Lastly, I’d like to briefly discuss the topic of work ethics. In IT, hard work outshines talent consistently. It’s a simple equation. No matter your starting point, with enough effort, you’ll eventually match the skills of the top developers in the industry.

Want some numbers to support this concept? I’m happy to provide. Suppose you aim to improve by 1% each week. Over a course of 50 weeks (almost a year), you won’t be merely 50% better. Owing to the power of cumulative percentage, you’ll actually be 64% better. This effect amplifies with time. It’s likely why many NBA players experience a breakout season in their third year.

Additionally, increasing a chosen skill by 1% doesn’t seem like a daunting task. You’ll see initial results swiftly and effortlessly. As progress becomes increasingly challenging over time, self-improvement will have already become a habit for you.

Career as an investment

The career of a craftsman is akin to an investment. It involves investing time and effort in return for personal growth and monetary compensation. Like all investments, it’s important to occasionally pause and calculate the ROI (Return on Investment).

Here are several questions to consider to determine whether your current job or project aligns with your career goal. You can either move toward this goal or drift away from it. Unfortunately, there is no middle ground.

  • Can I practice the skills I want to improve?
     Are you able to do that on a daily basis? Can you work alongside experienced mentors and rock-star developers and learn from them? Or perhaps you’re the smartest person in the room? If that’s the case, might it be time to find a new room?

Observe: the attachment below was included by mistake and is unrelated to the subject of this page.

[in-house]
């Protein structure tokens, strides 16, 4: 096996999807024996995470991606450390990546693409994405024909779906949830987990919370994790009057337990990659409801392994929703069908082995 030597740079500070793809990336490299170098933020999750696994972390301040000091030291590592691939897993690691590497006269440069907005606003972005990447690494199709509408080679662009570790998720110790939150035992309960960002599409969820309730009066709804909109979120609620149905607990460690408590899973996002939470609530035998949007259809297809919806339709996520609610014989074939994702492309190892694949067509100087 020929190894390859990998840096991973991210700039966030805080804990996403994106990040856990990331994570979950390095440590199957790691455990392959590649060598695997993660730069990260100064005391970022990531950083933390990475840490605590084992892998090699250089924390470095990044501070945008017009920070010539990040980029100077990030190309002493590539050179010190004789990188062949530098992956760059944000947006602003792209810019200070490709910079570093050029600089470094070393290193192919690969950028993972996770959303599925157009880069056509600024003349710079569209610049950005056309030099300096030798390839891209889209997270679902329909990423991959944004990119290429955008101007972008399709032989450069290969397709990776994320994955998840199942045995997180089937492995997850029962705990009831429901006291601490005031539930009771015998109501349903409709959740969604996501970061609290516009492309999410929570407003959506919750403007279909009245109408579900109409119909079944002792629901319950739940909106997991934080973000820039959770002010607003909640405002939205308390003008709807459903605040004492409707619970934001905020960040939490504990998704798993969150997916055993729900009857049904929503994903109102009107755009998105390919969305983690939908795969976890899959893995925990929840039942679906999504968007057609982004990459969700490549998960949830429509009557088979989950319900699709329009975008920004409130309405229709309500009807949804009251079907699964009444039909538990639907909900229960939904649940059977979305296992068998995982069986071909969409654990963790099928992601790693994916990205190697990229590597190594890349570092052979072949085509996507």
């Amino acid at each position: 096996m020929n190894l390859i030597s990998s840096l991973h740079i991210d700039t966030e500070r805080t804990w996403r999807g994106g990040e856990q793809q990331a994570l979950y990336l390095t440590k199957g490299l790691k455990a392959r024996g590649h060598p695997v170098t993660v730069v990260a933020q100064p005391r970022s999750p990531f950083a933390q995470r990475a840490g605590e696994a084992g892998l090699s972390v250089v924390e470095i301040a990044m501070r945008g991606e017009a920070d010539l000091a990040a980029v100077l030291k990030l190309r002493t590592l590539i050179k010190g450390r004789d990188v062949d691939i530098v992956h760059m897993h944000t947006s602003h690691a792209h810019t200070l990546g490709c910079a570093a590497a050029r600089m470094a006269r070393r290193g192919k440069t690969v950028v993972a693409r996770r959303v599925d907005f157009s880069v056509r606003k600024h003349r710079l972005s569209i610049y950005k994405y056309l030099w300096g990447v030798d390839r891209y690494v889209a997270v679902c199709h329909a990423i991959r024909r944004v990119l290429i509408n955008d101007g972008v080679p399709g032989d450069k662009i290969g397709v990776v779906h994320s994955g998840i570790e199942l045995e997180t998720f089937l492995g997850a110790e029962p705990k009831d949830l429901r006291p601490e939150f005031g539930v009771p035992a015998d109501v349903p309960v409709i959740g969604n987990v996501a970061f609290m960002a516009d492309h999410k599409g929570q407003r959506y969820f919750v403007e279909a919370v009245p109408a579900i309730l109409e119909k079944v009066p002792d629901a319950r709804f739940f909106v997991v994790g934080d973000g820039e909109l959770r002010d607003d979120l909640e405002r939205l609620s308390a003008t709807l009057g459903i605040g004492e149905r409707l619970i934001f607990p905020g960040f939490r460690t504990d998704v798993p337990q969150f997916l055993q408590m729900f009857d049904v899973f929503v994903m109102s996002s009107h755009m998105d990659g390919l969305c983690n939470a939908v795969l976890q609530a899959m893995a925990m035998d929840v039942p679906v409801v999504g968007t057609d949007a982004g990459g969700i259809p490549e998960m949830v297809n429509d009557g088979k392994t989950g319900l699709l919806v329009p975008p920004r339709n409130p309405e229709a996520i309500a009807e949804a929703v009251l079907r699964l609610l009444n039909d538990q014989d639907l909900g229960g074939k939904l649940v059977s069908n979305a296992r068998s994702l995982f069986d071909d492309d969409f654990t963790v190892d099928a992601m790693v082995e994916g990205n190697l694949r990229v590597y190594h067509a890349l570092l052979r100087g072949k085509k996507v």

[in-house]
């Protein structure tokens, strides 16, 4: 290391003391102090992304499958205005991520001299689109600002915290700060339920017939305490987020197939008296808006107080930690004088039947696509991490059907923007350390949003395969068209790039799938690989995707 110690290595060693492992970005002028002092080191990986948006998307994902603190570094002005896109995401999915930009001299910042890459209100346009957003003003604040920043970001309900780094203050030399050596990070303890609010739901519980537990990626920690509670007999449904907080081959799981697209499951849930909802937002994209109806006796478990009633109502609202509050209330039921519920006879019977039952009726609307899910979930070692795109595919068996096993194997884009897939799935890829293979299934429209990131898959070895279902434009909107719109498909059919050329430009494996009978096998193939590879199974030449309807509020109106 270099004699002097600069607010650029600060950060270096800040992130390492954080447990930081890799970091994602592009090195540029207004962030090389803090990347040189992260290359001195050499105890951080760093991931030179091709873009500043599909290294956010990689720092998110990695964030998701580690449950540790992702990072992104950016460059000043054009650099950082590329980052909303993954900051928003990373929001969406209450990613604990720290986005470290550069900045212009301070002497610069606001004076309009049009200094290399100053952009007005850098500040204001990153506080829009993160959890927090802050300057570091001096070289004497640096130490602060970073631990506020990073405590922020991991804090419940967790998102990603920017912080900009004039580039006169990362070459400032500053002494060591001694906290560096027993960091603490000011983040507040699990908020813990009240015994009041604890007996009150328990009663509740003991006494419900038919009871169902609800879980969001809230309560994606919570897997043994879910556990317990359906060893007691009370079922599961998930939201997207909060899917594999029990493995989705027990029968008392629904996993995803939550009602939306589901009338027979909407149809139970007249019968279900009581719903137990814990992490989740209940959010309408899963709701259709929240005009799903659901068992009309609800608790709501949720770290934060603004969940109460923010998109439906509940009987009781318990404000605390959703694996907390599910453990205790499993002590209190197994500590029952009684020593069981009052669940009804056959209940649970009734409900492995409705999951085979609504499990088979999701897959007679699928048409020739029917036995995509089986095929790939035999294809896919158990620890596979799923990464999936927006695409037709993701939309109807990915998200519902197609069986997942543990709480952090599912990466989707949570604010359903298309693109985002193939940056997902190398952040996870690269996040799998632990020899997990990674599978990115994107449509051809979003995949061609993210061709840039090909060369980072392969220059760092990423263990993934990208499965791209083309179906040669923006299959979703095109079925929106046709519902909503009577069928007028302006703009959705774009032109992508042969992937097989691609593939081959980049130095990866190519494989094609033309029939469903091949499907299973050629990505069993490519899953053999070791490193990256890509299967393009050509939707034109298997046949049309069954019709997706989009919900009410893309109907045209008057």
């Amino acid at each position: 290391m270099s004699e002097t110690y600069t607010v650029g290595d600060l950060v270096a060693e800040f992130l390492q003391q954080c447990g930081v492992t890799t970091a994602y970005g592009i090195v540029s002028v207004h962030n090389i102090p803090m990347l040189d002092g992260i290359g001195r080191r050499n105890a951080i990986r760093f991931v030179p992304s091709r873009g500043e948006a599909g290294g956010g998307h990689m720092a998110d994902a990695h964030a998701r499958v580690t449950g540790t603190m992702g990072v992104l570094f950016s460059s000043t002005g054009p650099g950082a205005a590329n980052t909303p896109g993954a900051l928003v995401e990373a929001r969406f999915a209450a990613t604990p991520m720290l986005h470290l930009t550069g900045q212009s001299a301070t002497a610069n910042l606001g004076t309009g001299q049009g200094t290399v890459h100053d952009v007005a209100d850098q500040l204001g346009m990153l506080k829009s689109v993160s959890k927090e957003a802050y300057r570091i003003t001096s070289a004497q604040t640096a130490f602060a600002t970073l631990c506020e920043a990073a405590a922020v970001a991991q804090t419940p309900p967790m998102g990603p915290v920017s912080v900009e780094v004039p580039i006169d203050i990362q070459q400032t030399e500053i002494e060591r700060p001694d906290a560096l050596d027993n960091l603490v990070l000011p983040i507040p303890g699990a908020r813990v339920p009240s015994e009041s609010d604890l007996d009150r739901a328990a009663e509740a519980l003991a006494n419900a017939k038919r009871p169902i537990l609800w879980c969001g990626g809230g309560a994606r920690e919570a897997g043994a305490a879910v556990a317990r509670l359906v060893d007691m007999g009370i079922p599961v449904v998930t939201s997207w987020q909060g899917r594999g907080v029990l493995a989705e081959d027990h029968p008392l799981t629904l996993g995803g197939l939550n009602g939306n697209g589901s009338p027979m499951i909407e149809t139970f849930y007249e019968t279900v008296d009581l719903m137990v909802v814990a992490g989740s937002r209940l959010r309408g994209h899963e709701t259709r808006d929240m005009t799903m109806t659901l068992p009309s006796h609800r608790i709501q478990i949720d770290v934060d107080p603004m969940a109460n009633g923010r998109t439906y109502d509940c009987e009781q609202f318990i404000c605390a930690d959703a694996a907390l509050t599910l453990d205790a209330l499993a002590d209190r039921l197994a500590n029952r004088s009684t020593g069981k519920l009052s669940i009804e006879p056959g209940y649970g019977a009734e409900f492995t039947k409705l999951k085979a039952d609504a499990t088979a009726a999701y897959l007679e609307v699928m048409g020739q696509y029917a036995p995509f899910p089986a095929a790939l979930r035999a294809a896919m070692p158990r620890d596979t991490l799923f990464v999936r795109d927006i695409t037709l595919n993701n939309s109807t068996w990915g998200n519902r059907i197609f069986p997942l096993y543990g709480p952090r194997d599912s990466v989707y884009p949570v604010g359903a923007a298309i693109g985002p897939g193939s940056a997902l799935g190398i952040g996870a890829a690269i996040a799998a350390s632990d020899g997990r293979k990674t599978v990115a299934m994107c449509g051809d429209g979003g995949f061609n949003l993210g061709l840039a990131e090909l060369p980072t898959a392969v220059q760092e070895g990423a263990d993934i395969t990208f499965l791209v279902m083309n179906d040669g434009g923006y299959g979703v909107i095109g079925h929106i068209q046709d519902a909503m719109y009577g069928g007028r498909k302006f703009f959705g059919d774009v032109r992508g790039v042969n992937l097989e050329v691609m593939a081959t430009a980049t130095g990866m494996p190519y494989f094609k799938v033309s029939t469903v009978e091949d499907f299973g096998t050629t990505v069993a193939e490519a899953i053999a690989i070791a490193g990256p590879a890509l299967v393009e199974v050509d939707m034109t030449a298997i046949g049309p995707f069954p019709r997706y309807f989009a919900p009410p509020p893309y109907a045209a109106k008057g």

• What are my relationships with the client?
    How does a client perceive you? As a partner trusted to solve their problems, or as a factory worker tasked with moving a ticket across a Jira swimlane?

  • What value do I bring to my company?
    What is my Client’s ROI from working with you? Can you honestly say that you “pay for your breakfast“?

  • How long should this investment take?
    Like any investment, it’s helpful to set a time horizon for your current project. If by a specific date you’re still struggling to hone the skills you need, perhaps it’s time to cut your losses and move on?

Ultimately, each investment could result in a net gain, net loss, or break even. However, there’s a caveat: you must learn to view these outcomes from a proper perspective.

Historically, even the most successful investment assets have experienced ups and downs. The key is to accurately assess the fundamentals of the asset. If these are solid, it’s possible to confidently weather the turbulent times. However, if the asset is a sinking ship, perhaps it’s worth cutting the losses and moving on?


We began with two contrasting approaches to our task as a software engineer: that of a craftsman and a factory worker. However, as the tale of the two wolves illustrates, it is impossible to be the perfect craftsman at all times. Ultimately, it’s about which “wolf” we decide to feed the most.

Next, we discussed the traits to consider when choosing the next project. Most successful software engineers seek positions that offer mastery and ownership. If a project also aspires to make a difference, that’s an added bonus.

If you find yourself stuck in your current job, remember that you’re likely one new skill away from turning your career around. Regardless of your talent, education, or background, if you commit to working hard, you can catch up with the best in the business. It’s not mere pep talk, it’s pure math.

It’s always valuable to view your career as an investment. Like any good investment, it needs to be regularly evaluated. Each decision you make can either bring you closer to your career goal or take you further away from it.